VMUG Leadership as the new guy or: How I learned to stop worrying and love the Twitters.

Hi Brian,

Thank you for taking the time to chat with our team today, it was so nice to meet you. Welcome to your official position as a volunteer leader of the Seattle VMUG Community and to the VMUG Leader Community at large – we are excited you are on board and look forward to working with you!

That email actually came in back in October of 2018 and man, what a ride it’s been since! The on-boarding process will differ between communities but leaning on previous leaders is vital. I’ve spent quite a bit of time in person and webex with the former leaders and current steering committee. Here’s what it looked like for me to get spun up into the community and moving on events.

First month tasks:

  1. What can I do?
  2. What tools do I have?
  3. What does the community want?
  4. Who do I know? (this is probably the most important thing you can ask yourself)
  5. How do I begin?

For the first bullet, I have no idea what I can do! Let’s skip it.

2. Next up was to figure out what resources are available. OK, let’s get a hold of the social media accounts, i.e. Twitter, VMUG community, vBeers, Seattle@VMUG.com emails etc. Luckily for me, there was a Slack channel that the previous leaders and current steering committee members lurk in. A few password resets to old accounts and off we go! Time to make noise on the internet. Social media is vital for career growth and expanding your peer group. Get on it if you’re not!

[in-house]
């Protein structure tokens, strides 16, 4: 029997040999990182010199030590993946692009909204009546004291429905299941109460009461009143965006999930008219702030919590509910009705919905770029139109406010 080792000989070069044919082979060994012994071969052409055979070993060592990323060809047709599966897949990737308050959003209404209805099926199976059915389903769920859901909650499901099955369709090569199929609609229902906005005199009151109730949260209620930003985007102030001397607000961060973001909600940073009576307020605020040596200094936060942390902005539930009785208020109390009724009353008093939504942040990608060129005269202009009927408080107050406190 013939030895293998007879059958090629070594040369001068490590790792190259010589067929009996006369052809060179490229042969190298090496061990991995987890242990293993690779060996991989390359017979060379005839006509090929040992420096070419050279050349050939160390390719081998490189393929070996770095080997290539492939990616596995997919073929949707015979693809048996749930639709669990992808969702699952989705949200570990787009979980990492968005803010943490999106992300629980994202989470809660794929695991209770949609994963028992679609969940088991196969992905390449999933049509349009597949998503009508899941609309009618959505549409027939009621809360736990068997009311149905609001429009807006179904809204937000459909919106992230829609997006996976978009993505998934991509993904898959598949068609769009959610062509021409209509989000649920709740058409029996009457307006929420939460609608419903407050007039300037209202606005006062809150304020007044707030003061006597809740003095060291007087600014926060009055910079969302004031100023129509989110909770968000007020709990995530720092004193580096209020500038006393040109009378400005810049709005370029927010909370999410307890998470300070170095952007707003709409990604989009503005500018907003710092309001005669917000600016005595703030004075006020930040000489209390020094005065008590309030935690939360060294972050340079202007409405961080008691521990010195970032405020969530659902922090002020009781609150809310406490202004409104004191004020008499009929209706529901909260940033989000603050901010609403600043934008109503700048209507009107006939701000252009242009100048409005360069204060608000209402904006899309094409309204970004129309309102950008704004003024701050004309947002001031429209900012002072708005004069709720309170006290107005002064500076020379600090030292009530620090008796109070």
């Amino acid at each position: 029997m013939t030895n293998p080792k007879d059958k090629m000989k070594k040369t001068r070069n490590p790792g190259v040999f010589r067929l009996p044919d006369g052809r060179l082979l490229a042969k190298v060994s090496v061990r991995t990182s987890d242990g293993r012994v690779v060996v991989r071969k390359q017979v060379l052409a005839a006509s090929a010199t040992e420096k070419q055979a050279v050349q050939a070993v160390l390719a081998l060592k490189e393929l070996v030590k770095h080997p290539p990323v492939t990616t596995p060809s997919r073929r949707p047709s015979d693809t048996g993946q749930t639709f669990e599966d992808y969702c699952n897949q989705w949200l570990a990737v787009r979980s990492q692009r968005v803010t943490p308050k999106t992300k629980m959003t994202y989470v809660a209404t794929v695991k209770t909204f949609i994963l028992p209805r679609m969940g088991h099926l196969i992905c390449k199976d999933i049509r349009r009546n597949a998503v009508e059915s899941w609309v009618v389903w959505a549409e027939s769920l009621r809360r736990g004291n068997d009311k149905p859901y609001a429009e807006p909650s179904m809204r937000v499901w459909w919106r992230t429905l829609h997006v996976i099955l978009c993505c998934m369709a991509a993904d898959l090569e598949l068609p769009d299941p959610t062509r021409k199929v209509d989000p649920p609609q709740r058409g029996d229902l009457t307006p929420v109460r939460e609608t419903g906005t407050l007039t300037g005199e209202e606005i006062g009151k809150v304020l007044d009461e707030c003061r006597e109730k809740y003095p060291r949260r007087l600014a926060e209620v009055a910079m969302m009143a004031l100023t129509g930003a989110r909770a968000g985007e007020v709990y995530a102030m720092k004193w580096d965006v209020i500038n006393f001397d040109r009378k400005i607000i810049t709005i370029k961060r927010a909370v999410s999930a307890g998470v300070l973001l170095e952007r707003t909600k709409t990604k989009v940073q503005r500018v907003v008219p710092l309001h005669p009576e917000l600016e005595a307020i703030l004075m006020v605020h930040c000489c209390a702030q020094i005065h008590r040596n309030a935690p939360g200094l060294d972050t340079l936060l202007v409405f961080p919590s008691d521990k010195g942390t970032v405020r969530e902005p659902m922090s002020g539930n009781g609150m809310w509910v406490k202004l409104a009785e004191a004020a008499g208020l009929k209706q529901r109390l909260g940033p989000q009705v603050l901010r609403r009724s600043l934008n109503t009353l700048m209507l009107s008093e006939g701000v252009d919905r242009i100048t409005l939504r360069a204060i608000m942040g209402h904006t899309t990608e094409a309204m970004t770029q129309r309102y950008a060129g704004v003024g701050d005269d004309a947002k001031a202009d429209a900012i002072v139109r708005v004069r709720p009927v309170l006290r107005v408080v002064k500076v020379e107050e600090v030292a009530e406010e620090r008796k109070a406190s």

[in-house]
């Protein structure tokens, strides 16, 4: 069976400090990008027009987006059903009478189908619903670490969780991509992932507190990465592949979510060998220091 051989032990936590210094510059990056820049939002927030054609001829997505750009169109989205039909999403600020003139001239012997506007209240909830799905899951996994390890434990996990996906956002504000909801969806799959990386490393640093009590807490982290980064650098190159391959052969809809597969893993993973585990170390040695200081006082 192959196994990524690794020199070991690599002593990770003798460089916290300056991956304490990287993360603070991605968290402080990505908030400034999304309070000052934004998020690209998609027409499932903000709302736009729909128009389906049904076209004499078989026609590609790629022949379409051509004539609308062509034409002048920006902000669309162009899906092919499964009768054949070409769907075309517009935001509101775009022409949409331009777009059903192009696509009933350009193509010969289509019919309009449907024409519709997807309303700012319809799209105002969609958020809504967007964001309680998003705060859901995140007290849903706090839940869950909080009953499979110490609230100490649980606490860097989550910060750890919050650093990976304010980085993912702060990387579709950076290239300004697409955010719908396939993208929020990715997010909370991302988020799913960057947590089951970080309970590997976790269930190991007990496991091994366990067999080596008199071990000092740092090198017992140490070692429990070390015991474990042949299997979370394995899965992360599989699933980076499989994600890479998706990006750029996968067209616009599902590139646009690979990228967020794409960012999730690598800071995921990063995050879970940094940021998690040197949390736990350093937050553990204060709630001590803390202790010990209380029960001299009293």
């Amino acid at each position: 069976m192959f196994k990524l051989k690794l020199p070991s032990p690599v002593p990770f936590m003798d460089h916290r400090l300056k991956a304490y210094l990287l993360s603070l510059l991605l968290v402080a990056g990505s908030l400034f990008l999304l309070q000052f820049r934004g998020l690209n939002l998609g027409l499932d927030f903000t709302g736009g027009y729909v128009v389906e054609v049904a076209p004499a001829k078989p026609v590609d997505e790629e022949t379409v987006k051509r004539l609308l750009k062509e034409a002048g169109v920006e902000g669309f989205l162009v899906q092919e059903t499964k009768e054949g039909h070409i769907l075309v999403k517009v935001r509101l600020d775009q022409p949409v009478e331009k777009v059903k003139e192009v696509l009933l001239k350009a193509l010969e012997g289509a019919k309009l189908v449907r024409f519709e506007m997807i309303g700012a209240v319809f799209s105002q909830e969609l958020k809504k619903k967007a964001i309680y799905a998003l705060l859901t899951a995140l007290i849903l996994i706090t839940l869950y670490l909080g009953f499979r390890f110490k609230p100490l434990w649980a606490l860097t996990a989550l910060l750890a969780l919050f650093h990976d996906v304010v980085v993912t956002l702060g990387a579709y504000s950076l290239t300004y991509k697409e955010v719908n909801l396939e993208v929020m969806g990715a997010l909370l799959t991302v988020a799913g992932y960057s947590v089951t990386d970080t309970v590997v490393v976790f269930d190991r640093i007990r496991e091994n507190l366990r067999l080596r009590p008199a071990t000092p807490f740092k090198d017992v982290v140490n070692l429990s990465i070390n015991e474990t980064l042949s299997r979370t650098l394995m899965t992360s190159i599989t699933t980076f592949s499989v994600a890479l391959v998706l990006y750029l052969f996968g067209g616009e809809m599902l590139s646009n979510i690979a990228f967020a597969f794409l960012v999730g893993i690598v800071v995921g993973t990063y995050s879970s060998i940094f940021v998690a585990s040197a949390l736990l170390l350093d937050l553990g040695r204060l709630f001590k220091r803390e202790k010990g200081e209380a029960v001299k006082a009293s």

3. What does the community want from VMUG Seattle? Can’t really answer that yet either, but I know people like beer. Let’s get them beer!

4. Who do I know? As a VAR, I’m well positioned already with a subset of vendors and contacts. I’m working on expanding that list all the time, so if you are or know a rep and are interested in sponsoring a VMUG event, hit me or the @SeattleVMUG twitter account up. As a VMUG leader, I’m completely agnostic to technology or labels.

5. We’ve already established beer is a great start, so I planned 2 vBeers events. The Seattle metro is stretched cluster with 3 solid communities. Seattle, Bellevue and Tacoma/Olympia are all decent user bases and since I live in the South Sound area I wanted to have multiple events for the seperate communities. I picked out a couple locations based on feedback from previous leaders and called to reserve a space at each location. @Cohesity came through with the sponsorship and we had a really good turn out at both events.

Where do we go from here? Well, the sky is the limit honestly. I got very lucky to have someone approach me at the first Seattle event who was interested in being a leader so at the beginning of the month we welcomed a new leader who’s on the Eastside. We could still use some help in the Seattle downtown metro if anyone is interested! We’re deep into planning our UserCon on February 19th, and I hope to have more information on that to publish in the future.

Thanks, and see you out there.

How do I become a VMUG Leader? My journey to giving back to the community. (Part 1)

I received an email the other day from VMUG Leadership and I’m pretty excited!

Hi Brian,

Thank you for your interest in becoming a leader for the Seattle VMUG community! The next step for your on-boarding is to complete VMUG Leader Training, which will focus on all the tools, resources and best practices to be an active volunteer.